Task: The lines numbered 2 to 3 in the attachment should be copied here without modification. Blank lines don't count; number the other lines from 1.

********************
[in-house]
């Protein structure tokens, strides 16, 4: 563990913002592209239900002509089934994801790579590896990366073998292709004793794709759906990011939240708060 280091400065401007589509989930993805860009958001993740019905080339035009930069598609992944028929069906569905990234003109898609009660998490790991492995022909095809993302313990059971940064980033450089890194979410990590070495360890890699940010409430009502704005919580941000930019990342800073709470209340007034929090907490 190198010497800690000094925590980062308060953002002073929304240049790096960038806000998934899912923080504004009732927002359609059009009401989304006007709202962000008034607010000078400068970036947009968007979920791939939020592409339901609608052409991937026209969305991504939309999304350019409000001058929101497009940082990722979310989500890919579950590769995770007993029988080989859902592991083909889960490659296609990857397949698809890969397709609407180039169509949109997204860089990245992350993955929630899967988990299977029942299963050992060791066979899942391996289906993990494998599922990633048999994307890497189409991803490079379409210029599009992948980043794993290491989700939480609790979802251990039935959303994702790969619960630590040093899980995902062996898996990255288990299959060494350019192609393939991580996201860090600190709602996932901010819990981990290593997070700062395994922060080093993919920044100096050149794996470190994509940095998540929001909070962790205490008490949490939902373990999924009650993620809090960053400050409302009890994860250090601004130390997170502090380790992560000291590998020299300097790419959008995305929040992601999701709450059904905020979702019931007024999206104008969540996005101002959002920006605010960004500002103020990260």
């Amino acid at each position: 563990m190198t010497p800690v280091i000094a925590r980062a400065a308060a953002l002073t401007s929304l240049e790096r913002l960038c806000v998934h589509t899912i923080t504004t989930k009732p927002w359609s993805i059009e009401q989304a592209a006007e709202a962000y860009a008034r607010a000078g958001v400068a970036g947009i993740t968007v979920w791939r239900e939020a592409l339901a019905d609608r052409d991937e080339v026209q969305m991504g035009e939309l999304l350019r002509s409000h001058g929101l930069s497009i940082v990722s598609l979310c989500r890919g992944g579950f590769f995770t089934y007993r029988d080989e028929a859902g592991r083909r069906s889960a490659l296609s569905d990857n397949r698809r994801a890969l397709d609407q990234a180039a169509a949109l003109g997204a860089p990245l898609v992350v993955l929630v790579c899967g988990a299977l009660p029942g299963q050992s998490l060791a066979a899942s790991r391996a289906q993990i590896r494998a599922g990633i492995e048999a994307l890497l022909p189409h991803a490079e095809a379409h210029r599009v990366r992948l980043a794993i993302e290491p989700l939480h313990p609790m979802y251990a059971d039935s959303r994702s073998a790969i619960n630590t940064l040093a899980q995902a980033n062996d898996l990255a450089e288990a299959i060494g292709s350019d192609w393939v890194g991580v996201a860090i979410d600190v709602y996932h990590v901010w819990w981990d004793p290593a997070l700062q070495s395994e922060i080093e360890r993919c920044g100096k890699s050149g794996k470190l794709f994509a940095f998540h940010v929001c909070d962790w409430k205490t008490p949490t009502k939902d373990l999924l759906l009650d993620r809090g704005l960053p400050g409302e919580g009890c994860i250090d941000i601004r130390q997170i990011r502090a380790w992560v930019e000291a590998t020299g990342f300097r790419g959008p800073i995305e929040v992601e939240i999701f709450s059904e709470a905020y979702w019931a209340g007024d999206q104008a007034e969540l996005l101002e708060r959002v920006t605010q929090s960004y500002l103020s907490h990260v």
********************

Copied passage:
């Protein structure tokens, strides 16, 4: 563990913002592209239900002509089934994801790579590896990366073998292709004793794709759906990011939240708060 280091400065401007589509989930993805860009958001993740019905080339035009930069598609992944028929069906569905990234003109898609009660998490790991492995022909095809993302313990059971940064980033450089890194979410990590070495360890890699940010409430009502704005919580941000930019990342800073709470209340007034929090907490 190198010497800690000094925590980062308060953002002073929304240049790096960038806000998934899912923080504004009732927002359609059009009401989304006007709202962000008034607010000078400068970036947009968007979920791939939020592409339901609608052409991937026209969305991504939309999304350019409000001058929101497009940082990722979310989500890919579950590769995770007993029988080989859902592991083909889960490659296609990857397949698809890969397709609407180039169509949109997204860089990245992350993955929630899967988990299977029942299963050992060791066979899942391996289906993990494998599922990633048999994307890497189409991803490079379409210029599009992948980043794993290491989700939480609790979802251990039935959303994702790969619960630590040093899980995902062996898996990255288990299959060494350019192609393939991580996201860090600190709602996932901010819990981990290593997070700062395994922060080093993919920044100096050149794996470190994509940095998540929001909070962790205490008490949490939902373990999924009650993620809090960053400050409302009890994860250090601004130390997170502090380790992560000291590998020299300097790419959008995305929040992601999701709450059904905020979702019931007024999206104008969540996005101002959002920006605010960004500002103020990260």
């Amino acid at each position: 563990m190198t010497p800690v280091i000094a925590r980062a400065a308060a953002l002073t401007s929304l240049e790096r913002l960038c806000v998934h589509t899912i923080t504004t989930k009732p927002w359609s993805i059009e009401q989304a592209a006007e709202a962000y860009a008034r607010a000078g958001v400068a970036g947009i993740t968007v979920w791939r239900e939020a592409l339901a019905d609608r052409d991937e080339v026209q969305m991504g035009e939309l999304l350019r002509s409000h001058g929101l930069s497009i940082v990722s598609l979310c989500r890919g992944g579950f590769f995770t089934y007993r029988d080989e028929a859902g592991r083909r069906s889960a490659l296609s569905d990857n397949r698809r994801a890969l397709d609407q990234a180039a169509a949109l003109g997204a860089p990245l898609v992350v993955l929630v790579c899967g988990a299977l009660p029942g299963q050992s998490l060791a066979a899942s790991r391996a289906q993990i590896r494998a599922g990633i492995e048999a994307l890497l022909p189409h991803a490079e095809a379409h210029r599009v990366r992948l980043a794993i993302e290491p989700l939480h313990p609790m979802y251990a059971d039935s959303r994702s073998a790969i619960n630590t940064l040093a899980q995902a980033n062996d898996l990255a450089e288990a299959i060494g292709s350019d192609w393939v890194g991580v996201a860090i979410d600190v709602y996932h990590v901010w819990w981990d004793p290593a997070l700062q070495s395994e922060i080093e360890r993919c920044g100096k890699s050149g794996k470190l794709f994509a940095f998540h940010v929001c909070d962790w409430k205490t008490p949490t009502k939902d373990l999924l759906l009650d993620r809090g704005l960053p400050g409302e919580g009890c994860i250090d941000i601004r130390q997170i990011r502090a380790w992560v930019e000291a590998t020299g990342f300097r790419g959008p800073i995305e929040v992601e939240i999701f709450s059904e709470a905020y979702w019931a209340g007024d999206q104008a007034e969540l996005l101002e708060r959002v920006t605010q929090s960004y500002l103020s907490h990260v």